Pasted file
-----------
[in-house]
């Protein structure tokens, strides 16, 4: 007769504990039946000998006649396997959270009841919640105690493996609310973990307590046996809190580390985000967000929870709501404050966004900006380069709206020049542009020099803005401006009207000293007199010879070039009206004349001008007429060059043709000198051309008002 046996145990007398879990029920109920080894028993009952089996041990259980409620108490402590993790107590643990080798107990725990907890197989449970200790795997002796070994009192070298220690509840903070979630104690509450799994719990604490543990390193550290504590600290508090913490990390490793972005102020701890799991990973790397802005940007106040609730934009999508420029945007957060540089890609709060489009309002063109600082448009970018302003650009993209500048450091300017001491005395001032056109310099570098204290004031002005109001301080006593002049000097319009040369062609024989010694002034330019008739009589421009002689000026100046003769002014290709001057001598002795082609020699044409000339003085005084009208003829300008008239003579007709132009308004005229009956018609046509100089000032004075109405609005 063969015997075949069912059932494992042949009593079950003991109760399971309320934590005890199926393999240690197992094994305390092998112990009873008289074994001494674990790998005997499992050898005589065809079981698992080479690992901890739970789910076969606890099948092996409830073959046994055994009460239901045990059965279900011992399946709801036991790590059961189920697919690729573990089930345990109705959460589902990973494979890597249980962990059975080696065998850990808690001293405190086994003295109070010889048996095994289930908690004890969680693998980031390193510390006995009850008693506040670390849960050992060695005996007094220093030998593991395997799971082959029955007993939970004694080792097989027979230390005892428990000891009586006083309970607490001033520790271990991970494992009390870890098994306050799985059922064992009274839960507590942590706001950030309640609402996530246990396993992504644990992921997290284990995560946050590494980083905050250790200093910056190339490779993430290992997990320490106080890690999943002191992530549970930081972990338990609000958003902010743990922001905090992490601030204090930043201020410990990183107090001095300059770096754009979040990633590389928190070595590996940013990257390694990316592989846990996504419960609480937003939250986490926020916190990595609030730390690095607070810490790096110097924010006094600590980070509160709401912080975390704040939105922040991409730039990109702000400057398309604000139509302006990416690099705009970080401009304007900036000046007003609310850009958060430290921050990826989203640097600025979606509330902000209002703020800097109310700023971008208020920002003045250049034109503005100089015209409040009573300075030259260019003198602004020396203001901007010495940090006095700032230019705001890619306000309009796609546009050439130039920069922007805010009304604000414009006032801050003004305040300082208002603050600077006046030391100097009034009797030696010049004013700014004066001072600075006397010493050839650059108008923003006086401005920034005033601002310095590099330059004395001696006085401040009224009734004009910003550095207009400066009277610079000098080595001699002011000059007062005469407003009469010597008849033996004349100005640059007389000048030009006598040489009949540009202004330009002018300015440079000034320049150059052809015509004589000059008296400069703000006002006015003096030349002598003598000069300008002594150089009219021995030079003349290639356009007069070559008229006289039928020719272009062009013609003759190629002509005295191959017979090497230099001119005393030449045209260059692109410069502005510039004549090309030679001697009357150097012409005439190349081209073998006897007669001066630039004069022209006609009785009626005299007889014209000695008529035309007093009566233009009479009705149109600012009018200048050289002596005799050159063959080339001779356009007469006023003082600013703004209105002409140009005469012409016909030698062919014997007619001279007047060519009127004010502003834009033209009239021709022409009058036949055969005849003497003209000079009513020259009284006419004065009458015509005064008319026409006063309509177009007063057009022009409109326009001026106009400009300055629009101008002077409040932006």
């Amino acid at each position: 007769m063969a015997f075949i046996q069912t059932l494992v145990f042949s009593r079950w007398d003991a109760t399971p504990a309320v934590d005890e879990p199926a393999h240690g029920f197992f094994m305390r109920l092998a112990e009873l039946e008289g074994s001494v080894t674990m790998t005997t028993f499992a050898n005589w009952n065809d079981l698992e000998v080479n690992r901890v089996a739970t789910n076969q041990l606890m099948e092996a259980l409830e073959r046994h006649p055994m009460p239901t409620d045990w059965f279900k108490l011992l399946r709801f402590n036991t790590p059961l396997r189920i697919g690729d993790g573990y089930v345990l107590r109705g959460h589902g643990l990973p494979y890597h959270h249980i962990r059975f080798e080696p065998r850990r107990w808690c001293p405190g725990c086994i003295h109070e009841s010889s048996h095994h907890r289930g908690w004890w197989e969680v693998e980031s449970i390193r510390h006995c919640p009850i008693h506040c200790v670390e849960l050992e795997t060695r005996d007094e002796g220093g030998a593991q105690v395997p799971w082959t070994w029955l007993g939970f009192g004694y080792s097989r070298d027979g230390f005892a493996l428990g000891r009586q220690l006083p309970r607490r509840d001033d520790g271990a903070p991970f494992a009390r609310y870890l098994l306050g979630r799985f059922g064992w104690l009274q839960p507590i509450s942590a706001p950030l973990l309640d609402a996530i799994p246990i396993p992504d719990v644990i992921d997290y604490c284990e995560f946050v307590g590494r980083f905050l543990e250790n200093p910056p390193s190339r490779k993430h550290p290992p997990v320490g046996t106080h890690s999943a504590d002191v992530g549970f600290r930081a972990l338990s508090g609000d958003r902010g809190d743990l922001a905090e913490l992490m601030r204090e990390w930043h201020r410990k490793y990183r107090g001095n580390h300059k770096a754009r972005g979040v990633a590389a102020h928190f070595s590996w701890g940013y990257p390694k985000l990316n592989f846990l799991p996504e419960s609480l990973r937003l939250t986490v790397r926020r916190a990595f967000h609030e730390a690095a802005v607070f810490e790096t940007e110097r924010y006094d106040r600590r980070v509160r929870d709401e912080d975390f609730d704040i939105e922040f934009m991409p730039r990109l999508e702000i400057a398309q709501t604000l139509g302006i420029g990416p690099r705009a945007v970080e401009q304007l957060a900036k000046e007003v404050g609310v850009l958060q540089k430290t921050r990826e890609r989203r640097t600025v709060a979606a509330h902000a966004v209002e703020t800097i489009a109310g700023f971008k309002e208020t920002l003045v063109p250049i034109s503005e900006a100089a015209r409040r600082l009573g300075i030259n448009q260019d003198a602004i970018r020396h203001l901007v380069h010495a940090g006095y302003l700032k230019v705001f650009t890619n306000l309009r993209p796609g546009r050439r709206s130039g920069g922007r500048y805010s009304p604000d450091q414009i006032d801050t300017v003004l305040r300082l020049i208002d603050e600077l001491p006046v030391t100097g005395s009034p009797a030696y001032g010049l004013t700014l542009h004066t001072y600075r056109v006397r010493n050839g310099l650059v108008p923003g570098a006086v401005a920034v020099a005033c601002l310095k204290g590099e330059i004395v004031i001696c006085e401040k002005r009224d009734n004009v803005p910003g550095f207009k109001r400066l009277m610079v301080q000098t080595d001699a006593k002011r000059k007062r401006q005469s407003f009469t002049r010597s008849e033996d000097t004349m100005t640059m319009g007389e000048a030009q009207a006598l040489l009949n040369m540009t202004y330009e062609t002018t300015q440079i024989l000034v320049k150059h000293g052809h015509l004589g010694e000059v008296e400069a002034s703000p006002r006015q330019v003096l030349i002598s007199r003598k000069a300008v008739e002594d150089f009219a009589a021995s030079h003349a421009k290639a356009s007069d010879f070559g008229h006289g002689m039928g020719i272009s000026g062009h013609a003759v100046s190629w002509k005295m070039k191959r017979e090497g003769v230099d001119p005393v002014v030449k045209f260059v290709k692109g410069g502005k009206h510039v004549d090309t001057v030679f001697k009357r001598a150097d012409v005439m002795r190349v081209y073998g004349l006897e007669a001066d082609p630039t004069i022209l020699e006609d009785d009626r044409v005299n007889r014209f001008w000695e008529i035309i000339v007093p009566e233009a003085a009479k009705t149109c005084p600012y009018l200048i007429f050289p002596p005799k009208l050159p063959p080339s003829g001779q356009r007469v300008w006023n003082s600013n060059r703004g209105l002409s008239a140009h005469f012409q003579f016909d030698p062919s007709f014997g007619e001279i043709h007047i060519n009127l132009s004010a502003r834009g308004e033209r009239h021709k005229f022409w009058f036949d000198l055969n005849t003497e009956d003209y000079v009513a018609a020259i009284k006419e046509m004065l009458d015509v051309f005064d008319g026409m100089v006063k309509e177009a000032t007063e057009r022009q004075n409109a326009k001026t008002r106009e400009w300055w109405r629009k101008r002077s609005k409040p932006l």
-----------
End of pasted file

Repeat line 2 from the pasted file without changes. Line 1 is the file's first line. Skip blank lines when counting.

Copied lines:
């Protein structure tokens, strides 16, 4: 007769504990039946000998006649396997959270009841919640105690493996609310973990307590046996809190580390985000967000929870709501404050966004900006380069709206020049542009020099803005401006009207000293007199010879070039009206004349001008007429060059043709000198051309008002 046996145990007398879990029920109920080894028993009952089996041990259980409620108490402590993790107590643990080798107990725990907890197989449970200790795997002796070994009192070298220690509840903070979630104690509450799994719990604490543990390193550290504590600290508090913490990390490793972005102020701890799991990973790397802005940007106040609730934009999508420029945007957060540089890609709060489009309002063109600082448009970018302003650009993209500048450091300017001491005395001032056109310099570098204290004031002005109001301080006593002049000097319009040369062609024989010694002034330019008739009589421009002689000026100046003769002014290709001057001598002795082609020699044409000339003085005084009208003829300008008239003579007709132009308004005229009956018609046509100089000032004075109405609005 063969015997075949069912059932494992042949009593079950003991109760399971309320934590005890199926393999240690197992094994305390092998112990009873008289074994001494674990790998005997499992050898005589065809079981698992080479690992901890739970789910076969606890099948092996409830073959046994055994009460239901045990059965279900011992399946709801036991790590059961189920697919690729573990089930345990109705959460589902990973494979890597249980962990059975080696065998850990808690001293405190086994003295109070010889048996095994289930908690004890969680693998980031390193510390006995009850008693506040670390849960050992060695005996007094220093030998593991395997799971082959029955007993939970004694080792097989027979230390005892428990000891009586006083309970607490001033520790271990991970494992009390870890098994306050799985059922064992009274839960507590942590706001950030309640609402996530246990396993992504644990992921997290284990995560946050590494980083905050250790200093910056190339490779993430290992997990320490106080890690999943002191992530549970930081972990338990609000958003902010743990922001905090992490601030204090930043201020410990990183107090001095300059770096754009979040990633590389928190070595590996940013990257390694990316592989846990996504419960609480937003939250986490926020916190990595609030730390690095607070810490790096110097924010006094600590980070509160709401912080975390704040939105922040991409730039990109702000400057398309604000139509302006990416690099705009970080401009304007900036000046007003609310850009958060430290921050990826989203640097600025979606509330902000209002703020800097109310700023971008208020920002003045250049034109503005100089015209409040009573300075030259260019003198602004020396203001901007010495940090006095700032230019705001890619306000309009796609546009050439130039920069922007805010009304604000414009006032801050003004305040300082208002603050600077006046030391100097009034009797030696010049004013700014004066001072600075006397010493050839650059108008923003006086401005920034005033601002310095590099330059004395001696006085401040009224009734004009910003550095207009400066009277610079000098080595001699002011000059007062005469407003009469010597008849033996004349100005640059007389000048030009006598040489009949540009202004330009002018300015440079000034320049150059052809015509004589000059008296400069703000006002006015003096030349002598003598000069300008002594150089009219021995030079003349290639356009007069070559008229006289039928020719272009062009013609003759190629002509005295191959017979090497230099001119005393030449045209260059692109410069502005510039004549090309030679001697009357150097012409005439190349081209073998006897007669001066630039004069022209006609009785009626005299007889014209000695008529035309007093009566233009009479009705149109600012009018200048050289002596005799050159063959080339001779356009007469006023003082600013703004209105002409140009005469012409016909030698062919014997007619001279007047060519009127004010502003834009033209009239021709022409009058036949055969005849003497003209000079009513020259009284006419004065009458015509005064008319026409006063309509177009007063057009022009409109326009001026106009400009300055629009101008002077409040932006």